jargon guide

Get to grips with mortgage jargon and specific wording relating to self build mortgages with our jargon buster.

Guidance

Jargon Guide

The Annual Percentage Rate (APR) is the yearly cost of your mortgage and includes interest, one-off fees plus on-going costs. You should use the APR to compare the cost of different loans on a "like-for-like" basis.

The Additional Security Fee is an insurance premium paid by you, based on the maximum additional cashflow required during your project. It protects the lender against loss in the event that your self build property is re-possessed prior to the completion of the build. It also enables them to release a higher percentage of the costs and money to you earlier than they would normally do.

The Bank Base Rate (BBR) is set by a special Bank of England committee, known as the Monetary Policy Committee, which meets at the beginning of each month. BBR is the interest rate at which the Bank of England is prepared to lend short-term money to financial institutions.

A discounted rate is one where the interest rate you are charged a rate less than your mortgage lender's standard variable rate (SVR). For example if the lender has an SVR of 5.45% and the discount is 0.75% you will pay 4.70%.

Many products are offered with highly competitive incentives at the start of a mortgage term. Such products can only be offered on the assumption that you keep your mortgage with that lender for a fixed period of time. In such circumstances, although you are of course free to move house and/or remortgage at any time, an early repayment charge will be incurred if you repay (or in some cases, partly repay the Capital within the Early Repayment Period).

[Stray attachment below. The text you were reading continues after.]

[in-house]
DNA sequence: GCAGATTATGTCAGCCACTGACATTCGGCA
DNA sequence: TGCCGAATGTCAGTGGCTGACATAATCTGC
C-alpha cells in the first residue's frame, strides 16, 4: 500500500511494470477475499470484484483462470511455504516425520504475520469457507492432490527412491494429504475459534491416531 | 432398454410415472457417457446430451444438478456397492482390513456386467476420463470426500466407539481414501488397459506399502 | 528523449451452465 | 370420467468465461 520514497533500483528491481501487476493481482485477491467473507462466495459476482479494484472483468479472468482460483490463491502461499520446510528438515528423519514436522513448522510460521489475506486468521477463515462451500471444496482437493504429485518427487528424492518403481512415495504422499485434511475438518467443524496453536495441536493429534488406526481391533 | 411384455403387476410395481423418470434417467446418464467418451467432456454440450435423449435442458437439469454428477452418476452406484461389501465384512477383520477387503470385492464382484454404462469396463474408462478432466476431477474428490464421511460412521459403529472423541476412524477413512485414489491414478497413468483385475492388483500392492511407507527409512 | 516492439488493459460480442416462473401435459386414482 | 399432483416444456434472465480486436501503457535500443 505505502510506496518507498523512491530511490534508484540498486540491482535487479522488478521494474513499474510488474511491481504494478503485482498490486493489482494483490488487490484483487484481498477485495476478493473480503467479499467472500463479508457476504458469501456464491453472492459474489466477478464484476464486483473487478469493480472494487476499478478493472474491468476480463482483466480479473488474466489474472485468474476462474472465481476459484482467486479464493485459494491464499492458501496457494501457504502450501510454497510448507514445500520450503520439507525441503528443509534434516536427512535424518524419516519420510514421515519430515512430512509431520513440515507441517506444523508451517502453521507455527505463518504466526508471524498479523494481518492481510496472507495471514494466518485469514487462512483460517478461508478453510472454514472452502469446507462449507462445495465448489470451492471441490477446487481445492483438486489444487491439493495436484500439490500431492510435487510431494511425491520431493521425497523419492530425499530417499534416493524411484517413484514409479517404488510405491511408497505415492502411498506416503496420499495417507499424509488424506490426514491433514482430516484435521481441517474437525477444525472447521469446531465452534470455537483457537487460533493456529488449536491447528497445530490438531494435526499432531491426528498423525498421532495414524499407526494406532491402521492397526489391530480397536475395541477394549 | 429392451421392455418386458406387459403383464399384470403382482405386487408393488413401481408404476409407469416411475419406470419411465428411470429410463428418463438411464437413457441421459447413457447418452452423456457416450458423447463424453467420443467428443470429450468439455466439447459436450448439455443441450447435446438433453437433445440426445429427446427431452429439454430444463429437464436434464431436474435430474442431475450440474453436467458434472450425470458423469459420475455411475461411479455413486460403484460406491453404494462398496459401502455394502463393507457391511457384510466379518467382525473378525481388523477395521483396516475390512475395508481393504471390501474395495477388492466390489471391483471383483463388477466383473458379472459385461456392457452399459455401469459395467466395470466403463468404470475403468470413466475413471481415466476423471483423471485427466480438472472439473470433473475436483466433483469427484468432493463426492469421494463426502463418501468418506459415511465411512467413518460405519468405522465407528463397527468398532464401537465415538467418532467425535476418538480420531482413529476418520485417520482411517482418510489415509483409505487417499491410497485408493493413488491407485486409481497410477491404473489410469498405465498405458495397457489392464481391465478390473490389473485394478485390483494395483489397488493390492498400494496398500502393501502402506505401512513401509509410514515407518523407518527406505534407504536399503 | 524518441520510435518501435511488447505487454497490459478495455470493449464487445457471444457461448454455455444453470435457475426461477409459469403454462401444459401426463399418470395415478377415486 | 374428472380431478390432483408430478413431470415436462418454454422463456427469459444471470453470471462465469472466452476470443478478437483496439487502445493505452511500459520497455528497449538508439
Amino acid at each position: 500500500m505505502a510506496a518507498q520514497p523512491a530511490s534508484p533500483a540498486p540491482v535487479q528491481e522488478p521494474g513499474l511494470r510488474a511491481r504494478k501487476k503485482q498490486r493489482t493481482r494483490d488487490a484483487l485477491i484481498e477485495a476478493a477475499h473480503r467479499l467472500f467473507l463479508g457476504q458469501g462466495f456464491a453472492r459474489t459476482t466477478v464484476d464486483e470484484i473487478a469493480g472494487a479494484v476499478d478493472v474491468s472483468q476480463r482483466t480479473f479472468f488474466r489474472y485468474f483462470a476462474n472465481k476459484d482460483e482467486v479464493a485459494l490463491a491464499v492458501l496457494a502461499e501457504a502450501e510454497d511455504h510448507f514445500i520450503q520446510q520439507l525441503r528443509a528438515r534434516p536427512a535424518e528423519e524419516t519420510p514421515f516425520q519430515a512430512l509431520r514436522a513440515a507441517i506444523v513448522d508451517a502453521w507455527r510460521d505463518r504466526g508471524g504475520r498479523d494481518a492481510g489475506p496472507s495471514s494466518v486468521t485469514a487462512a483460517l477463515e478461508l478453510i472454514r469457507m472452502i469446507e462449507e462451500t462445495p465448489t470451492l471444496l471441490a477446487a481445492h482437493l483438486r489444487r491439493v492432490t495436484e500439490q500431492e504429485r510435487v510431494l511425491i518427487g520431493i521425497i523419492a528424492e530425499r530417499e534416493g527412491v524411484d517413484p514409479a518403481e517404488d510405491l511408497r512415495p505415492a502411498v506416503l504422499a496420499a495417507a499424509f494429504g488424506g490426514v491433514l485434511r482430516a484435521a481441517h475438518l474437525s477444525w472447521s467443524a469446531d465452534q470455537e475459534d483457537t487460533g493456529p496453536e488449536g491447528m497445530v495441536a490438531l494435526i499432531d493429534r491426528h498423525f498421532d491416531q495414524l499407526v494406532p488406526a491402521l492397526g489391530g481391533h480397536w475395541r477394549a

The Financial Conduct Authority (FCA) is an independent non-governmental body, given statutory powers by the Financial Services and Markets Act 2000.

A Key Facts Illustration ensures that you receive specific details about a mortgage product in a consistent format allowing you to compare like with like. Your adviser will provide you with personalised product information in the form of a KFI, so that you are able to compare different products and decide whether to apply for a specific mortgage.

Often referred to as LTV, Loan to Value is a percentage figure used to express the amount of the loan as a proportion of the property's value. Different mortgage products can have different maximum LTV's - meaning that the minimum amount of deposit required (when buying a new home) can vary from one type of product to the next.

The Standard Variable Rate is a lender's own base lending rate. Mortgages which start at concessionary rates will usually revert to the Standard Variable Rate after the benefits period finishes.